However, this is only part of the process! I cannot leave my paper scraps sitting on top of the A4 card forever, as they will shift or flutter away sooner or later. To finish the picture, I need to glue the little pieces into position, on the card.

The picture in the photo at the top of this post has not yet been glued. If you look carefully, you can see that some of the little printed pieces lift slightly where they sit balanced on the card. This in fact means that once they have been glued, and flattened, they will never look precisely the same.

Before I begin to glue up, I photo my picture, and print out the photo, so that in the case of mishap, I can reconstruct what I made. I don’t know if early twentieth century montagists did this. To glue, I use a glue pen with glue which is repositionable; that way, I can shift the pieces slightly if necessary. The glue will still be tacky the next day. Before I start, I also cut out plain paper tabs from sheets of A4 paper, about two to five cm long and a half to one and a half thick. These are what I use to carry the glue. I invented this way of glueing myself quite early on. I do not know exactly how early montage artists did this part of the process.

Finally, I am ready to begin. This glueing stage is a trial of nerves, because I have in front of me a complete picture which I want to preserve, but which cannot be preserved unless I glue the pieces successfully. The little pieces on the card may lie one on top of another, creating layers which need to be recreated; even if not, their position on the card is important. Also important are all the little alignments of the tiny pieces. If you look at some of my pictures, you might be able to see this.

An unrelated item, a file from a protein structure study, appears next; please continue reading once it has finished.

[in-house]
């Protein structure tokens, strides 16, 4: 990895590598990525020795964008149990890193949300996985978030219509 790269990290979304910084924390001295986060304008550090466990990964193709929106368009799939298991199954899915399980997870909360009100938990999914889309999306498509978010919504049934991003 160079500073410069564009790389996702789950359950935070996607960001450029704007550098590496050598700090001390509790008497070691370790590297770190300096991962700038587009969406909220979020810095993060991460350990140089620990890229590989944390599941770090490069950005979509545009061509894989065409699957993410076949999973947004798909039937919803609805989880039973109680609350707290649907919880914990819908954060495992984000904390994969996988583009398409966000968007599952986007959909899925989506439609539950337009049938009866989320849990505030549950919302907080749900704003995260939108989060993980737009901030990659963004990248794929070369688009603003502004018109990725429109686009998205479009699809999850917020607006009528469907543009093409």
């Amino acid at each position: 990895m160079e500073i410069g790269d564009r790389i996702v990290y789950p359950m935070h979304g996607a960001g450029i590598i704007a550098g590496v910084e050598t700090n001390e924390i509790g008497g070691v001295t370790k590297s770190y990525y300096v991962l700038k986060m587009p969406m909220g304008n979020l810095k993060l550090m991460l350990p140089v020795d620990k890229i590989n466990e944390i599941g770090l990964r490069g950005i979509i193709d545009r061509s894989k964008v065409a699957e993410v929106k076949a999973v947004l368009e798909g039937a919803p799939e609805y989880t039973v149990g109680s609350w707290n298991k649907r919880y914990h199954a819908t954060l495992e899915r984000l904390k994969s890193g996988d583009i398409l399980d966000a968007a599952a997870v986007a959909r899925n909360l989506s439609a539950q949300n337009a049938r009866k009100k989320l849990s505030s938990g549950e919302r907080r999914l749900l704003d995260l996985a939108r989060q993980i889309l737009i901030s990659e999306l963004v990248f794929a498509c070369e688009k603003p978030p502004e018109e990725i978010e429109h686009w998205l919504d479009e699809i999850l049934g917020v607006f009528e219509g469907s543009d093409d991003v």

What I generally do is to choose a piece which looks like it might not move around too much. Then, I apply the glue pen to a paper tab, loading it with what I hope is just the right amount. I hold down the picture piece which is to be glued with either the sharp or the reverse end of my tweezers in one hand, and then gently slide the gluey tab under the picture piece with the other hand. If this works, and the piece stays where it is, then I press down where on the image I have glued, with my fingers or with the reverse end of the tweezers. If the piece moves around during this process, then I need to reposition it, with the help of my photo; if it moves out of position, and so do several other pieces, then I need to reposition the whole lot!

Once I get edges of glue under some of the images, I become more heartened. It is important to try to get enough glue under the paper pieces and not tack them down only, otherwise they will shift in the long run. So, sometimes, I just lift a piece off, glue it, and then position it. With layers of pieces, there is no alternative but to lift off the top pieces before glueing underneath.

The glue is colourless when dry, but you do have to be careful not to get excess glue on the card, as it will show slightly. Also, it is important not to damage one of the paper pieces, by glueing it too much or by pulling it off and repositioning it repeatedly. You can get away with a little repositioning. Ideally, I want my pictures to be very flat and smooth; I am not aiming for a textured effect at all.

Glueing sounds painstaking, and it is, but I find that I can glue up a whole picture in a day. Then I leave the picture aside to dry for a day or two, sign the back, and finally frame the card with the glued picture on it.